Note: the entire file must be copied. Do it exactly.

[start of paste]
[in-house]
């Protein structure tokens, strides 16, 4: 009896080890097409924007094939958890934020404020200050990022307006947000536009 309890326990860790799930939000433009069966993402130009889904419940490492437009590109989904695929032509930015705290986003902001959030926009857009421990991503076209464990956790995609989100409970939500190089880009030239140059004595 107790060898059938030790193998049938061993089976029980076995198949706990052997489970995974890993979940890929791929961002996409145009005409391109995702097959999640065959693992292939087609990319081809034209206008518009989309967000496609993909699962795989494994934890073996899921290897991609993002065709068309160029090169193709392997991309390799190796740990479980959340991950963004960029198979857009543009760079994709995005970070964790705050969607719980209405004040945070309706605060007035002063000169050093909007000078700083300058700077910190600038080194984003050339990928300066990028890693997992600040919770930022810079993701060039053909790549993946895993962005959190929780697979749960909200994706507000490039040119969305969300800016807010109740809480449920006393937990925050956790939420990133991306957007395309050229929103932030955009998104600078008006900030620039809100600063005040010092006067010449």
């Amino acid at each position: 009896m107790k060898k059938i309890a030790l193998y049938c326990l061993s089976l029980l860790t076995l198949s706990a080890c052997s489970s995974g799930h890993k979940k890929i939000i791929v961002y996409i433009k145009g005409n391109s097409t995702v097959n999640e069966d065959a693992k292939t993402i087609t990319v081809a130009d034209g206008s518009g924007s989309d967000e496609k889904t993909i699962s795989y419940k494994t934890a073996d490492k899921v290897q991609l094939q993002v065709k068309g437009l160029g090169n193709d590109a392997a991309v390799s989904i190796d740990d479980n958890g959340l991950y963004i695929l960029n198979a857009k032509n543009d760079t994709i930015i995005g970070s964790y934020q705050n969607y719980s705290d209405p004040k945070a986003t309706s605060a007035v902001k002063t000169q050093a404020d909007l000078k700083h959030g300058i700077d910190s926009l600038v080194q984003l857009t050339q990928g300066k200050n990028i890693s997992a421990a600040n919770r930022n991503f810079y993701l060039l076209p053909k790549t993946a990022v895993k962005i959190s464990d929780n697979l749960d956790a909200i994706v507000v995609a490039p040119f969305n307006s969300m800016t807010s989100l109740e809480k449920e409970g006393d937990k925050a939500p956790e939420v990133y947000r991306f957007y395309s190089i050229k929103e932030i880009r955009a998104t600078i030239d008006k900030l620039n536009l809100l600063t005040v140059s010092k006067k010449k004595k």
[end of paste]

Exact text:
[in-house]
């Protein structure tokens, strides 16, 4: 009896080890097409924007094939958890934020404020200050990022307006947000536009 309890326990860790799930939000433009069966993402130009889904419940490492437009590109989904695929032509930015705290986003902001959030926009857009421990991503076209464990956790995609989100409970939500190089880009030239140059004595 107790060898059938030790193998049938061993089976029980076995198949706990052997489970995974890993979940890929791929961002996409145009005409391109995702097959999640065959693992292939087609990319081809034209206008518009989309967000496609993909699962795989494994934890073996899921290897991609993002065709068309160029090169193709392997991309390799190796740990479980959340991950963004960029198979857009543009760079994709995005970070964790705050969607719980209405004040945070309706605060007035002063000169050093909007000078700083300058700077910190600038080194984003050339990928300066990028890693997992600040919770930022810079993701060039053909790549993946895993962005959190929780697979749960909200994706507000490039040119969305969300800016807010109740809480449920006393937990925050956790939420990133991306957007395309050229929103932030955009998104600078008006900030620039809100600063005040010092006067010449």
């Amino acid at each position: 009896m107790k060898k059938i309890a030790l193998y049938c326990l061993s089976l029980l860790t076995l198949s706990a080890c052997s489970s995974g799930h890993k979940k890929i939000i791929v961002y996409i433009k145009g005409n391109s097409t995702v097959n999640e069966d065959a693992k292939t993402i087609t990319v081809a130009d034209g206008s518009g924007s989309d967000e496609k889904t993909i699962s795989y419940k494994t934890a073996d490492k899921v290897q991609l094939q993002v065709k068309g437009l160029g090169n193709d590109a392997a991309v390799s989904i190796d740990d479980n958890g959340l991950y963004i695929l960029n198979a857009k032509n543009d760079t994709i930015i995005g970070s964790y934020q705050n969607y719980s705290d209405p004040k945070a986003t309706s605060a007035v902001k002063t000169q050093a404020d909007l000078k700083h959030g300058i700077d910190s926009l600038v080194q984003l857009t050339q990928g300066k200050n990028i890693s997992a421990a600040n919770r930022n991503f810079y993701l060039l076209p053909k790549t993946a990022v895993k962005i959190s464990d929780n697979l749960d956790a909200i994706v507000v995609a490039p040119f969305n307006s969300m800016t807010s989100l109740e809480k449920e409970g006393d937990k925050a939500p956790e939420v990133y947000r991306f957007y395309s190089i050229k929103e932030i880009r955009a998104t600078i030239d008006k900030l620039n536009l809100l600063t005040v140059s010092k006067k010449k004595k």